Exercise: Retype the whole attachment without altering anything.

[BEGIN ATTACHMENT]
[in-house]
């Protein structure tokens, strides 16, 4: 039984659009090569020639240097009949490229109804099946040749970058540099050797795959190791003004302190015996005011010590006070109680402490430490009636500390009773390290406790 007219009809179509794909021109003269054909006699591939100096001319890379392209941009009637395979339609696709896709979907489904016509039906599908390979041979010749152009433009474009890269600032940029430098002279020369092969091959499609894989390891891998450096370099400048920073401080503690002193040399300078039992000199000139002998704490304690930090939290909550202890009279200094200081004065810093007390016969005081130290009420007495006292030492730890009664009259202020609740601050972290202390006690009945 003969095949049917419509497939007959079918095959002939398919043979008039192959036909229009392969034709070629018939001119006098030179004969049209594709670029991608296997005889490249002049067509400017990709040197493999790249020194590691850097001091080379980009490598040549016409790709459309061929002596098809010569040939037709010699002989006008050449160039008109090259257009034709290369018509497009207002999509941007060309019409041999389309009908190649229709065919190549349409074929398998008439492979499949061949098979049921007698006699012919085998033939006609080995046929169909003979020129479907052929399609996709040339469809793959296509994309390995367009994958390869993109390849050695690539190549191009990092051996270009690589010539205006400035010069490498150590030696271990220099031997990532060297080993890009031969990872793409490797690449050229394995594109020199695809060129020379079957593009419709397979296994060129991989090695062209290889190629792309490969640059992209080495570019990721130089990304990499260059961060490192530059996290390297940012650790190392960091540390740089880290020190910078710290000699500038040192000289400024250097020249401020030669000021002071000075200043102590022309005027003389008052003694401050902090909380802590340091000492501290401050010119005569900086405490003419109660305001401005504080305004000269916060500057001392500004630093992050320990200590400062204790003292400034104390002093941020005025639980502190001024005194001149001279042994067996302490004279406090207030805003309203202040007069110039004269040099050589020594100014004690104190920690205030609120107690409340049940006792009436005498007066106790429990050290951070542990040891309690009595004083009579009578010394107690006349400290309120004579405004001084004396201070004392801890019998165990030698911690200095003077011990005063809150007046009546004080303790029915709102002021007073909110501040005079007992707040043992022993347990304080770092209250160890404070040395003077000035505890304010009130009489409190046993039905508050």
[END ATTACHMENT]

[in-house]
């Protein structure tokens, strides 16, 4: 039984659009090569020639240097009949490229109804099946040749970058540099050797795959190791003004302190015996005011010590006070109680402490430490009636500390009773390290406790 007219009809179509794909021109003269054909006699591939100096001319890379392209941009009637395979339609696709896709979907489904016509039906599908390979041979010749152009433009474009890269600032940029430098002279020369092969091959499609894989390891891998450096370099400048920073401080503690002193040399300078039992000199000139002998704490304690930090939290909550202890009279200094200081004065810093007390016969005081130290009420007495006292030492730890009664009259202020609740601050972290202390006690009945 003969095949049917419509497939007959079918095959002939398919043979008039192959036909229009392969034709070629018939001119006098030179004969049209594709670029991608296997005889490249002049067509400017990709040197493999790249020194590691850097001091080379980009490598040549016409790709459309061929002596098809010569040939037709010699002989006008050449160039008109090259257009034709290369018509497009207002999509941007060309019409041999389309009908190649229709065919190549349409074929398998008439492979499949061949098979049921007698006699012919085998033939006609080995046929169909003979020129479907052929399609996709040339469809793959296509994309390995367009994958390869993109390849050695690539190549191009990092051996270009690589010539205006400035010069490498150590030696271990220099031997990532060297080993890009031969990872793409490797690449050229394995594109020199695809060129020379079957593009419709397979296994060129991989090695062209290889190629792309490969640059992209080495570019990721130089990304990499260059961060490192530059996290390297940012650790190392960091540390740089880290020190910078710290000699500038040192000289400024250097020249401020030669000021002071000075200043102590022309005027003389008052003694401050902090909380802590340091000492501290401050010119005569900086405490003419109660305001401005504080305004000269916060500057001392500004630093992050320990200590400062204790003292400034104390002093941020005025639980502190001024005194001149001279042994067996302490004279406090207030805003309203202040007069110039004269040099050589020594100014004690104190920690205030609120107690409340049940006792009436005498007066106790429990050290951070542990040891309690009595004083009579009578010394107690006349400290309120004579405004001084004396201070004392801890019998165990030698911690200095003077011990005063809150007046009546004080303790029915709102002021007073909110501040005079007992707040043992022993347990304080770092209250160890404070040395003077000035505890304010009130009489409190046993039905508050």